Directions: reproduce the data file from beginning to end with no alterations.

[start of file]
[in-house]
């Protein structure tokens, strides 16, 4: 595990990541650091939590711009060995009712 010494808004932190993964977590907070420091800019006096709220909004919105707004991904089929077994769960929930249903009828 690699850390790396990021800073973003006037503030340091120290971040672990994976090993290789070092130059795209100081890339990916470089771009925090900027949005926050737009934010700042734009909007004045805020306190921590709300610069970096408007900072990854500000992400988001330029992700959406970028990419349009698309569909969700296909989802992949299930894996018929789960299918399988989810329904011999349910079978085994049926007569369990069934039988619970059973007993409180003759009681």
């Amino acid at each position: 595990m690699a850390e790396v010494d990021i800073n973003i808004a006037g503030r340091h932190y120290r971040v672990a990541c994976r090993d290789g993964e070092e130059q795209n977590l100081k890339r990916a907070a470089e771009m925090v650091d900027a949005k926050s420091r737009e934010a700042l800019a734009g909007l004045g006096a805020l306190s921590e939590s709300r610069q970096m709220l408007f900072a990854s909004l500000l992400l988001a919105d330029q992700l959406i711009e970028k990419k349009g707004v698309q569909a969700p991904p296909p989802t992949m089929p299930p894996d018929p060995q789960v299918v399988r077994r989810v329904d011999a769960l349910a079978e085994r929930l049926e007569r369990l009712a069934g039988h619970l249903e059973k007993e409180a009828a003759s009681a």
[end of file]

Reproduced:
[in-house]
């Protein structure tokens, strides 16, 4: 595990990541650091939590711009060995009712 010494808004932190993964977590907070420091800019006096709220909004919105707004991904089929077994769960929930249903009828 690699850390790396990021800073973003006037503030340091120290971040672990994976090993290789070092130059795209100081890339990916470089771009925090900027949005926050737009934010700042734009909007004045805020306190921590709300610069970096408007900072990854500000992400988001330029992700959406970028990419349009698309569909969700296909989802992949299930894996018929789960299918399988989810329904011999349910079978085994049926007569369990069934039988619970059973007993409180003759009681």
């Amino acid at each position: 595990m690699a850390e790396v010494d990021i800073n973003i808004a006037g503030r340091h932190y120290r971040v672990a990541c994976r090993d290789g993964e070092e130059q795209n977590l100081k890339r990916a907070a470089e771009m925090v650091d900027a949005k926050s420091r737009e934010a700042l800019a734009g909007l004045g006096a805020l306190s921590e939590s709300r610069q970096m709220l408007f900072a990854s909004l500000l992400l988001a919105d330029q992700l959406i711009e970028k990419k349009g707004v698309q569909a969700p991904p296909p989802t992949m089929p299930p894996d018929p060995q789960v299918v399988r077994r989810v329904d011999a769960l349910a079978e085994r929930l049926e007569r369990l009712a069934g039988h619970l249903e059973k007993e409180a009828a003759s009681a």